Discomfort vs Fear

I’ve just hopped off a stage where I was talking about the future of work. The people who had been on before me had talked about being positive about it so I went for a more dystopian view (for a sense of balance and because I’d had a bad commute).

The people before had said that fear dominates the narrative around this stuff and I sort of agree. I don’t want people scared, I think that creates the wrong type of response.

I do, however, want people to feel a bit uncomfortable. Like when you know you should be doing something and you aren’t. Like when you feel you haven’t quite prepped for a meeting or you left the cooker on. I want people to think ‘I need to spend a bit more time on my decision making and its implications. In fact I need to reflect on where I spend my time’.

We mistake driving people through fear with giving them appropriate context that provokes them to choose to move. I remember being at a leadership event years ago and someone saying that the only way you can get anyone to do anything is to create a burning platform. Everyone else in the room had lied to their teams to make things seem more urgent. I think that’s a despicable approach. I think that creates fear, fatigue and destroys trust if you are rumbled. I can’t imagine a more limited approach to leadership that telling lies by default.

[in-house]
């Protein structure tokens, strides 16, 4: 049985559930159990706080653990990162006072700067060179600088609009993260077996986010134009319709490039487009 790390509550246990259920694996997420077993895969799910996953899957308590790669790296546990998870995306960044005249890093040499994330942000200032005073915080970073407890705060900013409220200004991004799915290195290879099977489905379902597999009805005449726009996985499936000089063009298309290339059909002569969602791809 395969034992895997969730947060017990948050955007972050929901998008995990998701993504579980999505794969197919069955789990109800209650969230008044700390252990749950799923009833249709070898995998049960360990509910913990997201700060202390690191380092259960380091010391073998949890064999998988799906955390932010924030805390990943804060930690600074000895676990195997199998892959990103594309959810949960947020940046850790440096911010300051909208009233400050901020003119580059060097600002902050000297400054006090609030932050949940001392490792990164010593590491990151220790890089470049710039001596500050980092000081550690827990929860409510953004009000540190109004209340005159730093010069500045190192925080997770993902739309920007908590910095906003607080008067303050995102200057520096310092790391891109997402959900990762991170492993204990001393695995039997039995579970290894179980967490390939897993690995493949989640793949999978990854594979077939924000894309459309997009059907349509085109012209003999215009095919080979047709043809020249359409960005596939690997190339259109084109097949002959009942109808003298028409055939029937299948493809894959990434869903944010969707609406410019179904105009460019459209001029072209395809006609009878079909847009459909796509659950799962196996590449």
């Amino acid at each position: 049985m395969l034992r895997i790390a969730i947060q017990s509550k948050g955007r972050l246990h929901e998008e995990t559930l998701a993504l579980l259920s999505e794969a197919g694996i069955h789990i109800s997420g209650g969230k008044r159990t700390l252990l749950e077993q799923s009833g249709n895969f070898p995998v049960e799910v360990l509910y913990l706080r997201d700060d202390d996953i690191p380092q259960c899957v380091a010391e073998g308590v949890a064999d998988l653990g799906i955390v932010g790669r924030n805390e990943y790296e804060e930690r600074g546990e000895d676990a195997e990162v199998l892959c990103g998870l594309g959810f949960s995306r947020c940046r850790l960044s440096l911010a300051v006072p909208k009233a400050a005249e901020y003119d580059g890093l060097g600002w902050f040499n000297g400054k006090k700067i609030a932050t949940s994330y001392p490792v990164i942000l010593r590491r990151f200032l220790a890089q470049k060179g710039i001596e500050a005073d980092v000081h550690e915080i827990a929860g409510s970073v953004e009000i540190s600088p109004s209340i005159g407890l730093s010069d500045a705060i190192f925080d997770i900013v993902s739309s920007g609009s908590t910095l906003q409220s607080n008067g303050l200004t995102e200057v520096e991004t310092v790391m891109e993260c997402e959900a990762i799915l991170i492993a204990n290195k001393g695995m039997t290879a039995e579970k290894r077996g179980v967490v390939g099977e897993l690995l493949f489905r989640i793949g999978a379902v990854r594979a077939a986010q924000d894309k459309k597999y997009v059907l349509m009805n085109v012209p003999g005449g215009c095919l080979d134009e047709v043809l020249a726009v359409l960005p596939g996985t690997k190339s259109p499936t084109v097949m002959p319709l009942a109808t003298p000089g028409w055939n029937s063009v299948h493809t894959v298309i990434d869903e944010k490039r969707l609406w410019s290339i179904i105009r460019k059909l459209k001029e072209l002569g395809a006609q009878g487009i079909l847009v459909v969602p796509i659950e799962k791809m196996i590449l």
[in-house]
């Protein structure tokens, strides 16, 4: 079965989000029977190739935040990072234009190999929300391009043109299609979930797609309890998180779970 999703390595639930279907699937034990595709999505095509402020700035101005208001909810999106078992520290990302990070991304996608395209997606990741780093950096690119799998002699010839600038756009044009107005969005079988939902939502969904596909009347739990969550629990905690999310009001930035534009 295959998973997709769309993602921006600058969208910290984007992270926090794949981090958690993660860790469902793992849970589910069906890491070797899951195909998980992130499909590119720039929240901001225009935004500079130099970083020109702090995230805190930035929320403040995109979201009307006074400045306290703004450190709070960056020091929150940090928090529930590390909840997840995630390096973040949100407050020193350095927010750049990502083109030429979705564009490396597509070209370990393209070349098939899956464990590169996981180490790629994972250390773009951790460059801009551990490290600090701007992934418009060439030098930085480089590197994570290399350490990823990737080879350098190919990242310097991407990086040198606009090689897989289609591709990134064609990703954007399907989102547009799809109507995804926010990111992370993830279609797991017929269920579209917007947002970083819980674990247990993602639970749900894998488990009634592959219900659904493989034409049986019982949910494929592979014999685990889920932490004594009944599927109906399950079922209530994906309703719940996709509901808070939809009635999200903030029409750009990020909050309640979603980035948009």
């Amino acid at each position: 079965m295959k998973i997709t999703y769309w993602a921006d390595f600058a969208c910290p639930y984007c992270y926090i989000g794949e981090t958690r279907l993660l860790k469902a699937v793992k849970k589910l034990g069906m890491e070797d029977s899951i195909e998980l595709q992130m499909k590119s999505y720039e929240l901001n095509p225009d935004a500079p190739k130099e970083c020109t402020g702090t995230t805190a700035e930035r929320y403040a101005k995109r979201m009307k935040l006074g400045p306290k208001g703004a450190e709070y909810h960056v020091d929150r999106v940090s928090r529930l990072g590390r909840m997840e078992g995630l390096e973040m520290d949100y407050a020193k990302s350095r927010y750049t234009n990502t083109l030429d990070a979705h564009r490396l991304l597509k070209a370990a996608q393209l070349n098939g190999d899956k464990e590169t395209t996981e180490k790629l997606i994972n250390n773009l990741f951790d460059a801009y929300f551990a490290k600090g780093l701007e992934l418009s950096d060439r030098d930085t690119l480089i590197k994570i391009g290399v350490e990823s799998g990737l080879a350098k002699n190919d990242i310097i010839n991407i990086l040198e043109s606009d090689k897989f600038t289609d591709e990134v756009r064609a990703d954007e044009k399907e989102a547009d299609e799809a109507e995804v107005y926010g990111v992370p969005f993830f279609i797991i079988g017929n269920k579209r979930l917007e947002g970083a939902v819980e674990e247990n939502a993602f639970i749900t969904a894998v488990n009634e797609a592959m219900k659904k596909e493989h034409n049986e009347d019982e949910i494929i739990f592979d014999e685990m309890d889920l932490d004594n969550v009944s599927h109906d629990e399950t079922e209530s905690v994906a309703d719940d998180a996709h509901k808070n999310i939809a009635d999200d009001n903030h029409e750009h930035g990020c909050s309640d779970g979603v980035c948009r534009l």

Explore problems together. Talk about your concerns. But don’t spread fear. It is possible to have urgency without.

Hope vs faith

Every year my family meets up in Regents Park at the same time, same place. There are a lot of us (my grandparents had 15 children which makes for a lot of cousins…) and so the outside space works for us.

This year it was against the backdrop of Cabinet resignations, Trump protests and a heatwave.

It’s easy to find it difficult to feel positive with all that going on. It’s easy to find the world a little overwhelming.

This year we came across these folk. A group of Spanish friends who seem to meet on an occasional basis to build human pyramids. They had some equipment, but apparently it’s strictly an amateur effort. They just do it for laughs and to build friendships. Or at least that’s what the D’Souza troops that we sent to investigate/interfere came back with. The ‘pyramiders’ had a range of ages and, judging by some very risky wobbling, a range of abilities.